Secretory Immnuglobulin A (SIgA) is the first antibody isotype that appears in the bodily secretions being detectable at 2 to 4 weeks of age. It is composed of two IgA molecules (dimeric IgA), a joining protein (J), and a secretory component (SC).
The dimeric IgA-J chain complex is produced by B lymphocytes in the submucosal tissues.
The SC is produced by epithelial cells and acts as a receptor for dimeric IgA.
SIgA is the main immunoglobulin found in mucous secretions, including tears, saliva, sweat, colostrum, and secretions from the genitourinary tract, GI tract, prostate and respiratory epithelium. It is the most abundant class of antibodies found in the intestine. It promotes clearance of microbial pathogens and antigens from intestinal lumen through a process of entrapment called “immune exclusion.” SIgA uses this process to prevent the binding of these invaders to the epithelial cell receptors and entrapping them in the upper and lower layers of mucus, thus facilitating their removal through agglutination and GI secretion (see Figure 2).
SIgA also plays a role in maintaining mucosal immune homeostasis through the induction of oral tolerance by promoting the retrotransport of food antigens, bacterial toxins and more across the intestinal epithelia to dendritic cells. This is for the purpose of downregulating the proinflammatory responses that are normally associated with the uptake of these potentially inflammatory and allergenic antigens.
However, when the mucosal immune system is overwhelmed with food antigens, enteric toxins, pathogenic microorganisms and chemical toxicants, the mucosal immune system may lose its homeostasis. This loss of intestinal homeostasis can result in a much higher level of antigens across the epithelium, where the gut-associated lymphoid tissue can transfer the antigens into the circulation.
The presence of these unwanted antigens in the blood results in an immune response consisting of the production of IgA and IgM antibodies against them. These IgA/IgM antibodies acquire their secretory components, then find their way into bodily secretions, including saliva. This phenomenon is called mucosal leakiness to an antigen, which is an early event in the induction of autoimmunity in the gut and beyond.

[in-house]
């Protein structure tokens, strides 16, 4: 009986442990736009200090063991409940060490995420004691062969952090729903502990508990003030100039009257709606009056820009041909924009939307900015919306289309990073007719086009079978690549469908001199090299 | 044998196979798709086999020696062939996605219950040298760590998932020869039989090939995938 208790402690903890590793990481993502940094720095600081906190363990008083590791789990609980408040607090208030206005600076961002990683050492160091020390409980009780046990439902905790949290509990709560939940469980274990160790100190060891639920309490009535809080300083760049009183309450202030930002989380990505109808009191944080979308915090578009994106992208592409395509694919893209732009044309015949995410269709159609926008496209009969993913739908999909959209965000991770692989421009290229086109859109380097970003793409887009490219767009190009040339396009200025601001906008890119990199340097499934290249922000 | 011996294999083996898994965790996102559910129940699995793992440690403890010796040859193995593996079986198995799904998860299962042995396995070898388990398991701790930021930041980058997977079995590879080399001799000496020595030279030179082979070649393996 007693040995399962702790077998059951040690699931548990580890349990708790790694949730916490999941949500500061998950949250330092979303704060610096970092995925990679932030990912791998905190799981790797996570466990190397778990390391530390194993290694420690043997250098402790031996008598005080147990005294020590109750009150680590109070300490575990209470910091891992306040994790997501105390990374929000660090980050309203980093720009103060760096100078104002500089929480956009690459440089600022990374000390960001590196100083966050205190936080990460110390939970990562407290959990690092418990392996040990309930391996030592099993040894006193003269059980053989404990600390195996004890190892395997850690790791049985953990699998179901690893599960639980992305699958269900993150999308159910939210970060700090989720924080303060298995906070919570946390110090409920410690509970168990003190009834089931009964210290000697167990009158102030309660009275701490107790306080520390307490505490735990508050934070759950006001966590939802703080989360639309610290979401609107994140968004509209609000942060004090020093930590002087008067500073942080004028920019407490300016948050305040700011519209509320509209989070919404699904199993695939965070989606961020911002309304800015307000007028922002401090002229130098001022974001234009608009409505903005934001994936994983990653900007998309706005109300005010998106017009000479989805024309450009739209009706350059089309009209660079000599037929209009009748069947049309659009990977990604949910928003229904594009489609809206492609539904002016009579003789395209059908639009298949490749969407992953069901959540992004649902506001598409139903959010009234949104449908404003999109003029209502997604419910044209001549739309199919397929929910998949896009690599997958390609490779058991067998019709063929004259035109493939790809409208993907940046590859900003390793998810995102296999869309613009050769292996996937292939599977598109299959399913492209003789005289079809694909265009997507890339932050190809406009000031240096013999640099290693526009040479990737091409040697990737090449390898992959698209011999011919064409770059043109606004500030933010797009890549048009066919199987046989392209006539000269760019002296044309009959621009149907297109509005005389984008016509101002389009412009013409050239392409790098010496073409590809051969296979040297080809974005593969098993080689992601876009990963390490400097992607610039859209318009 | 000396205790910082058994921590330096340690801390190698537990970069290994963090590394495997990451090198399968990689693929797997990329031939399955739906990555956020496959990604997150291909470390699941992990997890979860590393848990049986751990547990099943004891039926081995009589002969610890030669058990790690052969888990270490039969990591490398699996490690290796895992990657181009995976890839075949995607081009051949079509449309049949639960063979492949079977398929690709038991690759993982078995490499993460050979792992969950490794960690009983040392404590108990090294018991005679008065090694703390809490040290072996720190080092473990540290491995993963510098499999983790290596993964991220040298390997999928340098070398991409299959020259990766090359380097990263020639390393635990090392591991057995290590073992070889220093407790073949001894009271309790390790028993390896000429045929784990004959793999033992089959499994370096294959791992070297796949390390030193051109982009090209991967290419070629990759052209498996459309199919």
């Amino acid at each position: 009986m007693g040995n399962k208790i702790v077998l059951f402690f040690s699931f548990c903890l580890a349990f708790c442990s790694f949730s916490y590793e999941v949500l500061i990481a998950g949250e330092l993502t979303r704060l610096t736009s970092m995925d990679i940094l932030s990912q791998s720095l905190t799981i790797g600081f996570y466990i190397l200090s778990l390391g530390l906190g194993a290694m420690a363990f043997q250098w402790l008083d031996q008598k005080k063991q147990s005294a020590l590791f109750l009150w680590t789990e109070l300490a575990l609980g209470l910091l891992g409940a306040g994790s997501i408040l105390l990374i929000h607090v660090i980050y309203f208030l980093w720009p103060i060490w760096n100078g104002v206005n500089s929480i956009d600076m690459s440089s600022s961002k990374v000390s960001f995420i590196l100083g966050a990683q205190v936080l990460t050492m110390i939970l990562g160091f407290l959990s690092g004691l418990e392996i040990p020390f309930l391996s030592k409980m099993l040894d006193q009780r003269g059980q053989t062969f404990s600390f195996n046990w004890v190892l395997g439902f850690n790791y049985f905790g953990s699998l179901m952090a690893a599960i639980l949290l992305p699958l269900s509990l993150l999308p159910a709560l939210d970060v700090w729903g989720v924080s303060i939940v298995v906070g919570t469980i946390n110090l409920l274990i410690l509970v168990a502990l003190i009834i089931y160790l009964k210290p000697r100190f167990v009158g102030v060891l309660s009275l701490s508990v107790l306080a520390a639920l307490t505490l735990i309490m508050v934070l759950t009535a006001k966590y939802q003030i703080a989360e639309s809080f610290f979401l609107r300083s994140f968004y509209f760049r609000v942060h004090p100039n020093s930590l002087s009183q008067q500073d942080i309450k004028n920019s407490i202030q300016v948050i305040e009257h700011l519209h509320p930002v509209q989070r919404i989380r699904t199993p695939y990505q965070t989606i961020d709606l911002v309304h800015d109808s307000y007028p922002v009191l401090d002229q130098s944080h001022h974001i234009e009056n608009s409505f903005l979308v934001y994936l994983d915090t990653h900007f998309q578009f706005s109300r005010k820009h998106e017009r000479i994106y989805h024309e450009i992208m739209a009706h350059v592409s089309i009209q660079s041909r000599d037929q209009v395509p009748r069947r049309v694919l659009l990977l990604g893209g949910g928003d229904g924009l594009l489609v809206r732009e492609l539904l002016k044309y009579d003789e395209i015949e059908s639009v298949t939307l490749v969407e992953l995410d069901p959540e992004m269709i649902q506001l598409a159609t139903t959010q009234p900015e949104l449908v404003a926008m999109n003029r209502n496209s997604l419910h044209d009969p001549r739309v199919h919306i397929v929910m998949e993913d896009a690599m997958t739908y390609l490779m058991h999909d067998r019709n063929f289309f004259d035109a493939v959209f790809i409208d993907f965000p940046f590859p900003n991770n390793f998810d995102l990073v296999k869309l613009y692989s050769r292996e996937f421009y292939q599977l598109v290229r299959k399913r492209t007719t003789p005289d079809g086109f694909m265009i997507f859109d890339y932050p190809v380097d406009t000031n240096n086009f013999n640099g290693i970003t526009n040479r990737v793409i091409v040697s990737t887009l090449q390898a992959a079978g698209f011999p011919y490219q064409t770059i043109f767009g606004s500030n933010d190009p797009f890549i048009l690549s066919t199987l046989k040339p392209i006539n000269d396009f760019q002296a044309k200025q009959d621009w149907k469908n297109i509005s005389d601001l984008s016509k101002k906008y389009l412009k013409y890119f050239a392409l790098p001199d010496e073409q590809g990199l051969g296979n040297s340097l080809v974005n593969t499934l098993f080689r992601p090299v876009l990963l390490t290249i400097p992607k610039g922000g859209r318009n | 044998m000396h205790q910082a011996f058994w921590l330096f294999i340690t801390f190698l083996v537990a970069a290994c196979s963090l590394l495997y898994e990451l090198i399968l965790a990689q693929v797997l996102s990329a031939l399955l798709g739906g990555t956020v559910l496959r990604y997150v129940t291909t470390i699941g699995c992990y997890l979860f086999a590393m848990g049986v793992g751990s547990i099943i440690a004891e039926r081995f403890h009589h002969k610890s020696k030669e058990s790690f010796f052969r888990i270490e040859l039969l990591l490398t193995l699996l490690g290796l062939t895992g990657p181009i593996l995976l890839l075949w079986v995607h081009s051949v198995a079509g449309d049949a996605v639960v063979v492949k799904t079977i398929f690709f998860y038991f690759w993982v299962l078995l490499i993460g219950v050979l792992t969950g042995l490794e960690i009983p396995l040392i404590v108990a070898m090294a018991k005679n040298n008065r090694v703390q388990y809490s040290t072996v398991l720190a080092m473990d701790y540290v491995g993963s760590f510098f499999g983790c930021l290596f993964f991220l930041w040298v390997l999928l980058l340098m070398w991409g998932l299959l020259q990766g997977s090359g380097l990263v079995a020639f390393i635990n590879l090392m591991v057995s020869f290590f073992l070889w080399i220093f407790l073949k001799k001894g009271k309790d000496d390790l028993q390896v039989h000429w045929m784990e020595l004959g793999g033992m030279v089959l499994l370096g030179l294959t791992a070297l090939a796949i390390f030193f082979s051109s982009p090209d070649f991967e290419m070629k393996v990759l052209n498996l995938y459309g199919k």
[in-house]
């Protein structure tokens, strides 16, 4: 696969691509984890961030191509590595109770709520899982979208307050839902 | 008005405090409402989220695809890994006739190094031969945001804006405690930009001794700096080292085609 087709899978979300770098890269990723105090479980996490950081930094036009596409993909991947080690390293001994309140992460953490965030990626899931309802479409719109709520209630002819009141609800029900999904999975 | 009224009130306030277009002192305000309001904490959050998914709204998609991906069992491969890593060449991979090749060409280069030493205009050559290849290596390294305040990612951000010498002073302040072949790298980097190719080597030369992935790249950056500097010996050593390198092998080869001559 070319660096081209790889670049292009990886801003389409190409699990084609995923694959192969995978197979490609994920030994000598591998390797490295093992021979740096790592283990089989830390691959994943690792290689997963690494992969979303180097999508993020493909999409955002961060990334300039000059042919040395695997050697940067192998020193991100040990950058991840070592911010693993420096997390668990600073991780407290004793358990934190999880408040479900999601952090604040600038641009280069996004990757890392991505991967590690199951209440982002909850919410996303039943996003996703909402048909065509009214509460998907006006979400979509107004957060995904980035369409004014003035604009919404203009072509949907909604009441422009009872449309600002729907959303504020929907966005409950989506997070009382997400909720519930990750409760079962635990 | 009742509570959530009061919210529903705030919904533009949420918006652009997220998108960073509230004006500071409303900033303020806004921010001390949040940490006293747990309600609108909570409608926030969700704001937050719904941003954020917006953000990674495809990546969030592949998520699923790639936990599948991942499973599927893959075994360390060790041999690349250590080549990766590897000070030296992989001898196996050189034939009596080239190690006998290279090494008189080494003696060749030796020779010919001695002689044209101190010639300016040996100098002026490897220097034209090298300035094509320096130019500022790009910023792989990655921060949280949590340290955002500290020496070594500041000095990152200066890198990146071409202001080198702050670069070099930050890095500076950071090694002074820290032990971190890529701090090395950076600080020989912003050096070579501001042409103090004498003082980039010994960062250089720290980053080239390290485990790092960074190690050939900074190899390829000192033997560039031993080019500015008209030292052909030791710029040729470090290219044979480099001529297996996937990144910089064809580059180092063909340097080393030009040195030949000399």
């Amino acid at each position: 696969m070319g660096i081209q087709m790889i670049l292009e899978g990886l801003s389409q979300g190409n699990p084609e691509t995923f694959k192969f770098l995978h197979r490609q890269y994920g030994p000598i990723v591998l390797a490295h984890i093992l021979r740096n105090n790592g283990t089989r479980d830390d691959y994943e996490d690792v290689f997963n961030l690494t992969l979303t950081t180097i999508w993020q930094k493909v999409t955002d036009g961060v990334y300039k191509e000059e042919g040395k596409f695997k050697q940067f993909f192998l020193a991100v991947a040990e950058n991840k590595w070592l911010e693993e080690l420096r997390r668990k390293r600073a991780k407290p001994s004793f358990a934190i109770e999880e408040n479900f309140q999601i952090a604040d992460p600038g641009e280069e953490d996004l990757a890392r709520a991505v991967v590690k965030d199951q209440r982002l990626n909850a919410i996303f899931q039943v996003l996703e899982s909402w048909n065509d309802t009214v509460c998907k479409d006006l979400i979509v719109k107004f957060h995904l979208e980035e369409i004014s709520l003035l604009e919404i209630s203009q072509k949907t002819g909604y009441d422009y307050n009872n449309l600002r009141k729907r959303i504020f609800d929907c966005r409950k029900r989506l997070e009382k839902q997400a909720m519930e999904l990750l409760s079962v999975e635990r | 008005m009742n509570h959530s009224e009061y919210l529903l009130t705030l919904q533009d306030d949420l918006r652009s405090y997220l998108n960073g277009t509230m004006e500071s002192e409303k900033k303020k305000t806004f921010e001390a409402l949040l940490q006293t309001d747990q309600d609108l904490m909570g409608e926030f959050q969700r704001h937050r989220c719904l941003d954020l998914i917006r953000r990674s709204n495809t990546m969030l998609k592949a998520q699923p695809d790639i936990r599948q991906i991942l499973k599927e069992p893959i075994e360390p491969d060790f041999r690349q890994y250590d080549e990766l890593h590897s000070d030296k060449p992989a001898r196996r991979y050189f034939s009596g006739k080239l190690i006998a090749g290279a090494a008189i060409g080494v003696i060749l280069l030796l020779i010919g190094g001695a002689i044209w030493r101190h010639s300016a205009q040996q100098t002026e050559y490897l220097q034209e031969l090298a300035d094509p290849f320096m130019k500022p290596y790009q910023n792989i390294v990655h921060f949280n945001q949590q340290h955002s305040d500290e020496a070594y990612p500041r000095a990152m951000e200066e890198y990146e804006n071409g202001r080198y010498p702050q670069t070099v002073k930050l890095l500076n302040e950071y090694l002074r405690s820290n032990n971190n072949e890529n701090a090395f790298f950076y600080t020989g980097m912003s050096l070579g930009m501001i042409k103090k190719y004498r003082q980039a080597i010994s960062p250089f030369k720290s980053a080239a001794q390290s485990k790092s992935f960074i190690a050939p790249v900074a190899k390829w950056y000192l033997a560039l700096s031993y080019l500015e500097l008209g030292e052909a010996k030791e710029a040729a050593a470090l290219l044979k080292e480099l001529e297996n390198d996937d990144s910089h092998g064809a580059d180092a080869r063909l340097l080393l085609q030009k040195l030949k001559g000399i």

Figure 2. The immune system’s defensive wall. The mucous membrane or mucosa covers various cavities and internal organs of the human body, including the gastrointestinal tract. It is composed of a mucus layer that contains secretory IgA antibodies, the immune system’s first line of defense. SIgA antibodies catch antigenic invaders through the process of immune exclusion before they can penetrate epithelial cells, and eliminate the unwanted antigens through the digestive system.
SIgA has a wide range of critical functions in the body. These include the following:
- As the first line of defense, SIgA provides a protective wall against harmful viruses, microbes and their antigens.
- Under neuroinflammatory conditions, SIgA secreting cells travel from the gut to the brain with the help of regulatory cytokines such as interleukin-10 to attenuate neuroinflammation.SIgA can neutralize bacterial toxins and the neoantigens formed by toxic chemicals, such as when heavy metals bind to human tissue antigens.
- SIgA can bind to viruses, preventing their Infection, Replication and Spread into the epithelial cells.
- SIgA helps limit the presence of food antigens in the epithelium, thus preventing the initiation of immune response against food and other antigens.
- By binding to a wide range of commensal bacteria, SIgA supports bacterial symbiosis by facilitating or modifying bacterial networks, or by removing them from the GI system.Despite these protective functions of SigA, in the presence of dysregulated gut immune function, breakdown in the oral tolerance mechanism, and large amounts of undigested food or other antigens, the immune system may trigger the overproduction of antigen-specific SIgA, which may contribute towards inflammation and autoimmunity in the gut and beyond.
- The production of high levels of IgA antibodies in saliva against high number or volumes of antigens results in the formation of IgA-immune complexes.
The formation of these food, bacterial toxin, and neoantigen immune complexes may contribute to the failure of oral tolerance, the activation of inflammatory cascade, and the unwanted penetration of food, bacterial toxins and neoantigens into the submucosa and circulation. In addition, immune complexes that are formed by the binding of food antigens, bacterial toxins (LPS, BCDT) or neoantigens to their specific antibodies can bind to a very specific IgA receptor called CD71 on the surface of epithelial cells. This binding of antigen-antibody formations, for example, gliadin-IgA complexes or LPS-IgA complexes, to the IgA receptor may promote the entry of gliadin, LPS or other peptides or antigens through transepithelial transport into the submucosa and into the blood.
The transport of intact peptides through the intestinal epithelium perpetuates inflammatory and immune responses against the penetrating antigens, resulting in the production of IgA and IgM in the saliva, as well as the possible production of IgG (or other antibody isotypes), if the intact antigens or peptides reach the blood.